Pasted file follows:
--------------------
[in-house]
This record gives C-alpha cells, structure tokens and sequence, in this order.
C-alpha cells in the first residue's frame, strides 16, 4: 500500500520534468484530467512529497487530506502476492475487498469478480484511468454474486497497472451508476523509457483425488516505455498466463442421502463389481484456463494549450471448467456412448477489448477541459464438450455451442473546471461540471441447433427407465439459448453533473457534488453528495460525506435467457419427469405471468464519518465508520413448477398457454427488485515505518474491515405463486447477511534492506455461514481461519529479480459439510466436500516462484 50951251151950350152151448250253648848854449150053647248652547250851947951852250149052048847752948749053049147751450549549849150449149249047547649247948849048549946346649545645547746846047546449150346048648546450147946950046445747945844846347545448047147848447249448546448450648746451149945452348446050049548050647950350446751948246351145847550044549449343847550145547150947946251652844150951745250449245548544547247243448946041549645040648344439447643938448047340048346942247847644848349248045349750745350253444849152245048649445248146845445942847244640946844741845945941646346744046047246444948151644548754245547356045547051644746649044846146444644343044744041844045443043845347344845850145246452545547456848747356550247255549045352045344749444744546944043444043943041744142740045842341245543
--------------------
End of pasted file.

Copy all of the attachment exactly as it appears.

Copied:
[in-house]
This record gives C-alpha cells, structure tokens and sequence, in this order.
C-alpha cells in the first residue's frame, strides 16, 4: 500500500520534468484530467512529497487530506502476492475487498469478480484511468454474486497497472451508476523509457483425488516505455498466463442421502463389481484456463494549450471448467456412448477489448477541459464438450455451442473546471461540471441447433427407465439459448453533473457534488453528495460525506435467457419427469405471468464519518465508520413448477398457454427488485515505518474491515405463486447477511534492506455461514481461519529479480459439510466436500516462484 50951251151950350152151448250253648848854449150053647248652547250851947951852250149052048847752948749053049147751450549549849150449149249047547649247948849048549946346649545645547746846047546449150346048648546450147946950046445747945844846347545448047147848447249448546448450648746451149945452348446050049548050647950350446751948246351145847550044549449343847550145547150947946251652844150951745250449245548544547247243448946041549645040648344439447643938448047340048346942247847644848349248045349750745350253444849152245048649445248146845445942847244640946844741845945941646346744046047246444948151644548754245547356045547051644746649044846146444644343044744041844045443043845347344845850145246452545547456848747356550247255549045352045344749444744546944043444043943041744142740045842341245543